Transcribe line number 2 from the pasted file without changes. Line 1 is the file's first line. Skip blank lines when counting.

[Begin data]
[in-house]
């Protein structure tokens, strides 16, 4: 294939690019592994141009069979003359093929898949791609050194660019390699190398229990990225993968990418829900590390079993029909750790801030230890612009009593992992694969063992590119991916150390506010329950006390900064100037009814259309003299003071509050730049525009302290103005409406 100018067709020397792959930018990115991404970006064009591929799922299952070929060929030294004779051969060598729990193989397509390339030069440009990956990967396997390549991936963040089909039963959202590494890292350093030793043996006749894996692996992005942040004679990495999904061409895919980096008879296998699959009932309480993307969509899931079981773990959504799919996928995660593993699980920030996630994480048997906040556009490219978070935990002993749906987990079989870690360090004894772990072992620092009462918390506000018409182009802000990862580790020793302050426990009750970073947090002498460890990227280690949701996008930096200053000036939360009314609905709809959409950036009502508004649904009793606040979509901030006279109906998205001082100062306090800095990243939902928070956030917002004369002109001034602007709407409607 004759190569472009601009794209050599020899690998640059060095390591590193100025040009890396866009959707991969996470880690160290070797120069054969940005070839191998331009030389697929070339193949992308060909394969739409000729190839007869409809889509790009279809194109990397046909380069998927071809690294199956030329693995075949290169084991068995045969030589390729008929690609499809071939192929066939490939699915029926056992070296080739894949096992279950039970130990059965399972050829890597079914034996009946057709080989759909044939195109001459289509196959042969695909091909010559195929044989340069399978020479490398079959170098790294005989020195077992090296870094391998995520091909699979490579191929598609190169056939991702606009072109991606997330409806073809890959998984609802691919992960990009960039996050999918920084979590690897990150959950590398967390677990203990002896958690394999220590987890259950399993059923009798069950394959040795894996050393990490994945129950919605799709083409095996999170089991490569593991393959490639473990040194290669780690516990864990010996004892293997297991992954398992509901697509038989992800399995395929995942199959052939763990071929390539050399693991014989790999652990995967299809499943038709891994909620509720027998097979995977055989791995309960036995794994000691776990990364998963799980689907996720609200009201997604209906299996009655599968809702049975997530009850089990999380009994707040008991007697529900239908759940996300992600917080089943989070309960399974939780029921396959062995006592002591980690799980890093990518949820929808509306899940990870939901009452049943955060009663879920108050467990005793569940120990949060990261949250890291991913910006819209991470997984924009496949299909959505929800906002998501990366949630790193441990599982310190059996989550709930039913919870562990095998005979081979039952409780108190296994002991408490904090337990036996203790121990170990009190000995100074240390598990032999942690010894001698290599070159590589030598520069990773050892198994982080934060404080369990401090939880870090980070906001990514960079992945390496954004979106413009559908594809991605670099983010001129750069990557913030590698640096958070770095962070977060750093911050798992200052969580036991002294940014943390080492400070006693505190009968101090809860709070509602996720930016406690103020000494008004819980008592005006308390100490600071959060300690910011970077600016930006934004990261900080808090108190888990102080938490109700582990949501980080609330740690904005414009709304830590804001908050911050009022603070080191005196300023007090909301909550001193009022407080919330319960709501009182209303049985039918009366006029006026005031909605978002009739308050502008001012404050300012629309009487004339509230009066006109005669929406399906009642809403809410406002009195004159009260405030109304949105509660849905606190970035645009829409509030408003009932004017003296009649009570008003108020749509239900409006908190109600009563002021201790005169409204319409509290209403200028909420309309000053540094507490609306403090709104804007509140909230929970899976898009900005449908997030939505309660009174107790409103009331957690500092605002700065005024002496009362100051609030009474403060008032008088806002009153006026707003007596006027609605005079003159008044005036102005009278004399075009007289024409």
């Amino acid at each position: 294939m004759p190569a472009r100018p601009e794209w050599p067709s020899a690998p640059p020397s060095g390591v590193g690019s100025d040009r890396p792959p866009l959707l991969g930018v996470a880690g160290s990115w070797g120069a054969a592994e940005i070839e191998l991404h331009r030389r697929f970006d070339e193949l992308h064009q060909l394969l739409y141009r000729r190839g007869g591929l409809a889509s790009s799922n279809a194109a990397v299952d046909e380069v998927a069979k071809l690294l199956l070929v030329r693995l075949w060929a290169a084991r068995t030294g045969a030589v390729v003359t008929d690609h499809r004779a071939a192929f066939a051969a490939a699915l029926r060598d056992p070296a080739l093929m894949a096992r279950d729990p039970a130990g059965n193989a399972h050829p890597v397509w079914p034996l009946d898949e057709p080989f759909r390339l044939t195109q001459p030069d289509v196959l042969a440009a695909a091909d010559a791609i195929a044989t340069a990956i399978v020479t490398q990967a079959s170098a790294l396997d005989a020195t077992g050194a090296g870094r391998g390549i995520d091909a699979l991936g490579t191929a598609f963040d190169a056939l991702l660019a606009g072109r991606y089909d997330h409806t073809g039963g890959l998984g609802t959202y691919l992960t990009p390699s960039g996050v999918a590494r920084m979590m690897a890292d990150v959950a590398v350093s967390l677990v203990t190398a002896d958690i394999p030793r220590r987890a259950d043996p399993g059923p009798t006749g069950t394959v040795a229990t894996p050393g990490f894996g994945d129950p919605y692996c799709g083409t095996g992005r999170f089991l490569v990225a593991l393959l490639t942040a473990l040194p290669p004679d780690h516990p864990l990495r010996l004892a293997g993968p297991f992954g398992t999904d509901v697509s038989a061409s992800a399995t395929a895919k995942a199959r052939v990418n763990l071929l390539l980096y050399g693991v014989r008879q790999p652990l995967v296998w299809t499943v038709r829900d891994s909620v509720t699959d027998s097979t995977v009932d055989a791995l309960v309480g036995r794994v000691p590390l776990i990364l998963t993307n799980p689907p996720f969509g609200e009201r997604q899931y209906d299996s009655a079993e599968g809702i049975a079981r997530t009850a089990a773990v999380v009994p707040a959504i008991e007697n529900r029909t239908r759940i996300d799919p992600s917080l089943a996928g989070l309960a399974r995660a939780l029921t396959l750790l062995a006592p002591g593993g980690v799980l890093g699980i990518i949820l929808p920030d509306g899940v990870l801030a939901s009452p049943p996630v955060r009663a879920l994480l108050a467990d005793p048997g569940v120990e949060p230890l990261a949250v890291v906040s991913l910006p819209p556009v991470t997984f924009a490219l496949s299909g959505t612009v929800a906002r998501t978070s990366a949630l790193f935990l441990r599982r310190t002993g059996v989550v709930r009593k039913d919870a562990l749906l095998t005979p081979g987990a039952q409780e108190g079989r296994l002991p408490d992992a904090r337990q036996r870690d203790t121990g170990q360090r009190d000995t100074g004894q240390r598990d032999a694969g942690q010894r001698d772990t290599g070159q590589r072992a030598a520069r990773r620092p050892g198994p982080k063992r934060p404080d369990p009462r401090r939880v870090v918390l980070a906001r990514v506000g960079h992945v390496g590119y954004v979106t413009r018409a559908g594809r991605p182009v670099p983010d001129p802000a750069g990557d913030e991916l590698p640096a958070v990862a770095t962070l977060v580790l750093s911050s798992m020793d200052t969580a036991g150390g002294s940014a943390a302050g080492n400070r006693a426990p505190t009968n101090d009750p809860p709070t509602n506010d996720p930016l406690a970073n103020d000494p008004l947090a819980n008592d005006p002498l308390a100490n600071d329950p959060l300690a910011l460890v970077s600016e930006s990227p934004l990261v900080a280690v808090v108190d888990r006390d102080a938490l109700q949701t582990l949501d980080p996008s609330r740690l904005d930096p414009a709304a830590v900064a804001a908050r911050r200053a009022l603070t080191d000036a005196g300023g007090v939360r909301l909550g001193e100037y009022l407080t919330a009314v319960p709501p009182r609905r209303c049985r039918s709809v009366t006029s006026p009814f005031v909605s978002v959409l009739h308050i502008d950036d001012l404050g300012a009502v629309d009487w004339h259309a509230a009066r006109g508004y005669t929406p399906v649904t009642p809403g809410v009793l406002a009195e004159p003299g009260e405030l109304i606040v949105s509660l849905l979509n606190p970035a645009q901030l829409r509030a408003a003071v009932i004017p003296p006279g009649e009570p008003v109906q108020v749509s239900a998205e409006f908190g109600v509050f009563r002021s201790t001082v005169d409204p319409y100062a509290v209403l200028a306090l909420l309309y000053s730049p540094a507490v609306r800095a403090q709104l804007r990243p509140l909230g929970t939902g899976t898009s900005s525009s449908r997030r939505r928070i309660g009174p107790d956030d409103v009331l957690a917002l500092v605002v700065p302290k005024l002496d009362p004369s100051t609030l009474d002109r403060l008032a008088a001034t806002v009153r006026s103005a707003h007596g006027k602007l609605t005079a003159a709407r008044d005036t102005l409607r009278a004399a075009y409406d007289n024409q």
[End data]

């Protein structure tokens, strides 16, 4: 294939690019592994141009069979003359093929898949791609050194660019390699190398229990990225993968990418829900590390079993029909750790801030230890612009009593992992694969063992590119991916150390506010329950006390900064100037009814259309003299003071509050730049525009302290103005409406 100018067709020397792959930018990115991404970006064009591929799922299952070929060929030294004779051969060598729990193989397509390339030069440009990956990967396997390549991936963040089909039963959202590494890292350093030793043996006749894996692996992005942040004679990495999904061409895919980096008879296998699959009932309480993307969509899931079981773990959504799919996928995660593993699980920030996630994480048997906040556009490219978070935990002993749906987990079989870690360090004894772990072992620092009462918390506000018409182009802000990862580790020793302050426990009750970073947090002498460890990227280690949701996008930096200053000036939360009314609905709809959409950036009502508004649904009793606040979509901030006279109906998205001082100062306090800095990243939902928070956030917002004369002109001034602007709407409607 004759190569472009601009794209050599020899690998640059060095390591590193100025040009890396866009959707991969996470880690160290070797120069054969940005070839191998331009030389697929070339193949992308060909394969739409000729190839007869409809889509790009279809194109990397046909380069998927071809690294199956030329693995075949290169084991068995045969030589390729008929690609499809071939192929066939490939699915029926056992070296080739894949096992279950039970130990059965399972050829890597079914034996009946057709080989759909044939195109001459289509196959042969695909091909010559195929044989340069399978020479490398079959170098790294005989020195077992090296870094391998995520091909699979490579191929598609190169056939991702606009072109991606997330409806073809890959998984609802691919992960990009960039996050999918920084979590690897990150959950590398967390677990203990002896958690394999220590987890259950399993059923009798069950394959040795894996050393990490994945129950919605799709083409095996999170089991490569593991393959490639473990040194290669780690516990864990010996004892293997297991992954398992509901697509038989992800399995395929995942199959052939763990071929390539050399693991014989790999652990995967299809499943038709891994909620509720027998097979995977055989791995309960036995794994000691776990990364998963799980689907996720609200009201997604209906299996009655599968809702049975997530009850089990999380009994707040008991007697529900239908759940996300992600917080089943989070309960399974939780029921396959062995006592002591980690799980890093990518949820929808509306899940990870939901009452049943955060009663879920108050467990005793569940120990949060990261949250890291991913910006819209991470997984924009496949299909959505929800906002998501990366949630790193441990599982310190059996989550709930039913919870562990095998005979081979039952409780108190296994002991408490904090337990036996203790121990170990009190000995100074240390598990032999942690010894001698290599070159590589030598520069990773050892198994982080934060404080369990401090939880870090980070906001990514960079992945390496954004979106413009559908594809991605670099983010001129750069990557913030590698640096958070770095962070977060750093911050798992200052969580036991002294940014943390080492400070006693505190009968101090809860709070509602996720930016406690103020000494008004819980008592005006308390100490600071959060300690910011970077600016930006934004990261900080808090108190888990102080938490109700582990949501980080609330740690904005414009709304830590804001908050911050009022603070080191005196300023007090909301909550001193009022407080919330319960709501009182209303049985039918009366006029006026005031909605978002009739308050502008001012404050300012629309009487004339509230009066006109005669929406399906009642809403809410406002009195004159009260405030109304949105509660849905606190970035645009829409509030408003009932004017003296009649009570008003108020749509239900409006908190109600009563002021201790005169409204319409509290209403200028909420309309000053540094507490609306403090709104804007509140909230929970899976898009900005449908997030939505309660009174107790409103009331957690500092605002700065005024002496009362100051609030009474403060008032008088806002009153006026707003007596006027609605005079003159008044005036102005009278004399075009007289024409």